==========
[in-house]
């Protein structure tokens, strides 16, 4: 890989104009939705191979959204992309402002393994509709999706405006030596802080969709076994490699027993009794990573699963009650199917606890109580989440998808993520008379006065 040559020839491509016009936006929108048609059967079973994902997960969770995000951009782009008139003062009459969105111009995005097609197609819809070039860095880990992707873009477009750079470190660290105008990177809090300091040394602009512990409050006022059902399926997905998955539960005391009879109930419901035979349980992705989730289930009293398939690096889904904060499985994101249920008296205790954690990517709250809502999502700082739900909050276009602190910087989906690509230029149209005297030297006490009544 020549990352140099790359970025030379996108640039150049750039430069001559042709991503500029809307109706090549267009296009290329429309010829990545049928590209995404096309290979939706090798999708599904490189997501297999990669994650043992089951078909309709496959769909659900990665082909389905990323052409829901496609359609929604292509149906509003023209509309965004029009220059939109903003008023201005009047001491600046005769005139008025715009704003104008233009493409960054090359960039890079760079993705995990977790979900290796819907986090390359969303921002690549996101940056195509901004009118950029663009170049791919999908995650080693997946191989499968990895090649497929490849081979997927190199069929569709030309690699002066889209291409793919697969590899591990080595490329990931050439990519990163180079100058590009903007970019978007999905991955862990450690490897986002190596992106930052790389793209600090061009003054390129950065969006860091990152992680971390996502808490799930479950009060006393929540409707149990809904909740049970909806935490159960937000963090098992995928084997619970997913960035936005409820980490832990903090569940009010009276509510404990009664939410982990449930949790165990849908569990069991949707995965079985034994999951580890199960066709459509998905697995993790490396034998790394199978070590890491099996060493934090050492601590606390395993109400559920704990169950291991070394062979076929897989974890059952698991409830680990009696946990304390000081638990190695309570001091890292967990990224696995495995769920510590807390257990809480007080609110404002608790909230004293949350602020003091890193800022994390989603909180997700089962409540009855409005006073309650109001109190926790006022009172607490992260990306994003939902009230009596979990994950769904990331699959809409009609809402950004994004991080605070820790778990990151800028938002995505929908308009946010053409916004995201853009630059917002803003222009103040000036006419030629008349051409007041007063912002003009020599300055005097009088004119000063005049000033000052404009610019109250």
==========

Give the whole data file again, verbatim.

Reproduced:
[in-house]
């Protein structure tokens, strides 16, 4: 890989104009939705191979959204992309402002393994509709999706405006030596802080969709076994490699027993009794990573699963009650199917606890109580989440998808993520008379006065 040559020839491509016009936006929108048609059967079973994902997960969770995000951009782009008139003062009459969105111009995005097609197609819809070039860095880990992707873009477009750079470190660290105008990177809090300091040394602009512990409050006022059902399926997905998955539960005391009879109930419901035979349980992705989730289930009293398939690096889904904060499985994101249920008296205790954690990517709250809502999502700082739900909050276009602190910087989906690509230029149209005297030297006490009544 020549990352140099790359970025030379996108640039150049750039430069001559042709991503500029809307109706090549267009296009290329429309010829990545049928590209995404096309290979939706090798999708599904490189997501297999990669994650043992089951078909309709496959769909659900990665082909389905990323052409829901496609359609929604292509149906509003023209509309965004029009220059939109903003008023201005009047001491600046005769005139008025715009704003104008233009493409960054090359960039890079760079993705995990977790979900290796819907986090390359969303921002690549996101940056195509901004009118950029663009170049791919999908995650080693997946191989499968990895090649497929490849081979997927190199069929569709030309690699002066889209291409793919697969590899591990080595490329990931050439990519990163180079100058590009903007970019978007999905991955862990450690490897986002190596992106930052790389793209600090061009003054390129950065969006860091990152992680971390996502808490799930479950009060006393929540409707149990809904909740049970909806935490159960937000963090098992995928084997619970997913960035936005409820980490832990903090569940009010009276509510404990009664939410982990449930949790165990849908569990069991949707995965079985034994999951580890199960066709459509998905697995993790490396034998790394199978070590890491099996060493934090050492601590606390395993109400559920704990169950291991070394062979076929897989974890059952698991409830680990009696946990304390000081638990190695309570001091890292967990990224696995495995769920510590807390257990809480007080609110404002608790909230004293949350602020003091890193800022994390989603909180997700089962409540009855409005006073309650109001109190926790006022009172607490992260990306994003939902009230009596979990994950769904990331699959809409009609809402950004994004991080605070820790778990990151800028938002995505929908308009946010053409916004995201853009630059917002803003222009103040000036006419030629008349051409007041007063912002003009020599300055005097009088004119000063005049000033000052404009610019109250």